That’s kinda what I was pondering. If the deep ocean is warming faster than expected then it’s pulling more heat that would otherwise end up at the surface. As far as I can tell this “flat decade” is only considering surface temps. I believe this chart includes total ocean warming…

    This chart might clarify: http://tinyurl.com/d4seu2s

    From that perspective the surface temps of the last 10 years don’t seem all that surprising… but the overall trend is clear.

    Link to this
  6. 6. Charles Hollahan 2:53 pm 04/5/2013

    The video is excellent, for those who are unable to read a graph it does it for you…

    Link to this
  7. 7. SAReadersince67 4:13 pm 04/5/2013

    Thank you, Mr. Huler for this report. When I read/viewed the Economist feature, I wondered if the factors you have ellucidated where considered. Furthermore, when we see a departure from trend in a dynamic system wherein the causative factors are largely persistent, surely a scientific minded person would ask if there may be a multiplicity of variables complicating the data. Also, there is the possibility that responses to factors are lagged in some systematic way. Taking out the effects of known causes of climate variability seems to lay bare the trend to anthropomorphic global temperature increase, but there may yet be discovered some “back damming” of the effects on green house gases, which may lead to future periods of accelerated warming.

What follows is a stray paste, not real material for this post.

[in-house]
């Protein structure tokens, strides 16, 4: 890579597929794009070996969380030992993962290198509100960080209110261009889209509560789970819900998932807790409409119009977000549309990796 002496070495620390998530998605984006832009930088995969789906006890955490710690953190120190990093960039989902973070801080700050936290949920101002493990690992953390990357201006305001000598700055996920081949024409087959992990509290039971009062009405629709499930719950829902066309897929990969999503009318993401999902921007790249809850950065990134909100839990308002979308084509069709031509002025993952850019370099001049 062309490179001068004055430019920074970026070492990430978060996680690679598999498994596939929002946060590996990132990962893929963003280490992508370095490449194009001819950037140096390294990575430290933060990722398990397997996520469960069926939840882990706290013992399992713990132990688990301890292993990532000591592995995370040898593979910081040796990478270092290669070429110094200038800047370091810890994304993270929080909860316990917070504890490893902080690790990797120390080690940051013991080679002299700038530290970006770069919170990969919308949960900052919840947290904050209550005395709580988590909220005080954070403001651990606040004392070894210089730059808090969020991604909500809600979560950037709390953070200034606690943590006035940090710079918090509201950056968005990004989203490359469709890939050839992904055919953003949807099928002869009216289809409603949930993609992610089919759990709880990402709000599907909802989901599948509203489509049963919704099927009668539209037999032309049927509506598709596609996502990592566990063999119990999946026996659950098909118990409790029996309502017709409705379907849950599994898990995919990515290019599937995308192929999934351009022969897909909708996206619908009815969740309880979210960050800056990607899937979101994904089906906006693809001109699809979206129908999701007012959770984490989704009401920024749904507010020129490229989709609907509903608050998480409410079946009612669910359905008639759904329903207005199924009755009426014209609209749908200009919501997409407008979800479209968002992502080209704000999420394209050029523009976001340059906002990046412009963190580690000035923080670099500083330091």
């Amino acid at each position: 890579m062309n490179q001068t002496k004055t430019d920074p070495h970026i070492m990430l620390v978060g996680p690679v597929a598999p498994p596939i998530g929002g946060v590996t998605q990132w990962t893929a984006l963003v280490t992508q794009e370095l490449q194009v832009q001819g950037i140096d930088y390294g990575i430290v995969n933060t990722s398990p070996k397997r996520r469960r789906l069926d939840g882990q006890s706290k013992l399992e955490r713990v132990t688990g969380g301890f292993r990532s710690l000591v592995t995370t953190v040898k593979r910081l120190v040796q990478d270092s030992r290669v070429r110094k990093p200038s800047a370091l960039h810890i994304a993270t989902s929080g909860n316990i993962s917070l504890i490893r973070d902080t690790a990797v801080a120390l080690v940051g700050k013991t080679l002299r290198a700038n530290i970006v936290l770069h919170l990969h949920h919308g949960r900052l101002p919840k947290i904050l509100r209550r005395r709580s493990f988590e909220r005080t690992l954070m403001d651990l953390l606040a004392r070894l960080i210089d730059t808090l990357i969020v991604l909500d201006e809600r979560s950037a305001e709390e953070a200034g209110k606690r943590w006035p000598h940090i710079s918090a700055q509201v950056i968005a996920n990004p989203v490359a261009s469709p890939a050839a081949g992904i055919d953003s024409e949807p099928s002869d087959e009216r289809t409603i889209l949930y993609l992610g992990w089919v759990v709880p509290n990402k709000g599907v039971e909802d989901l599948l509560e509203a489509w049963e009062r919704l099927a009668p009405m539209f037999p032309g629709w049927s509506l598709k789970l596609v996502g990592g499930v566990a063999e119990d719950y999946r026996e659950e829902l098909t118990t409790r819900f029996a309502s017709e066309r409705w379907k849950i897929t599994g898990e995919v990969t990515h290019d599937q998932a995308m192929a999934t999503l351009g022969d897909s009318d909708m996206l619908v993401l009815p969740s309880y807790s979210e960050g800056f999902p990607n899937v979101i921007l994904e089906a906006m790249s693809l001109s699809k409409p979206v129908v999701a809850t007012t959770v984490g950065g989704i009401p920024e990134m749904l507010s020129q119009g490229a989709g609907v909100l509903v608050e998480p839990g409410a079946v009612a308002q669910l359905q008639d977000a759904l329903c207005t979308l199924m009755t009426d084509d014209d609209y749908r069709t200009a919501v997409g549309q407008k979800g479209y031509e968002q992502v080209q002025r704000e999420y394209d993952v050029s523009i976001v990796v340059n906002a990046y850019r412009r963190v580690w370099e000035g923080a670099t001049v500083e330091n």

Anyway, the whole phenomenon of human induced atmospheric warming by burning of fossil fuels seemed at least theoretically determined many decades ago. If we were to see some departure from trend on the down side, it would call in to question the fundamentals of chemistry, which seems far less likely than that global warming caused by rising CO2 and other green house gases is a reality.

    Link to this
  8. 8. alan6302 4:49 pm 04/5/2013

    Scientific America is ignoring the other planets in the solar system.

    Link to this
  9. 9. Carlyle 2:37 am 04/6/2013

    There is a trove of data stretching back thirty years from over three thousand Argos buoys that bob up & down from the surface to three thousand feet. they simply do not show warming at depth. of course if you tweak the data, anything is possible. For more unreliable data you can not beat sceptical science:
    Lewandowsky, Cook claim 78,000 skeptics could see conspiracy survey at Cooks site where there is no link
    http://joannenova.com.au/
    March 30th, 2013

    Link to this
  10. 10. SAReadersince67 3:47 pm 04/6/2013

    OK, so in my previous post, I meant “anthropogenic”.
    Tnks

    Link to this
  11. 11. sault 1:41 am 04/7/2013

    Carlyle, if there is a “treasure trove” of data, then why don’t you link to it? Don’t try to sucker people towards some denier website without even TRYING to sound legitimate first!

    Link to this
  12. 12. Carlyle 3:05 am 04/9/2013

    I had not revisited this site & just found your comment. for one who claims to be so knowledgeable I can not believe you were unaware of the Argo data. Here it is: https://www.bodc.ac.uk/data/online_delivery/argo/

    Link to this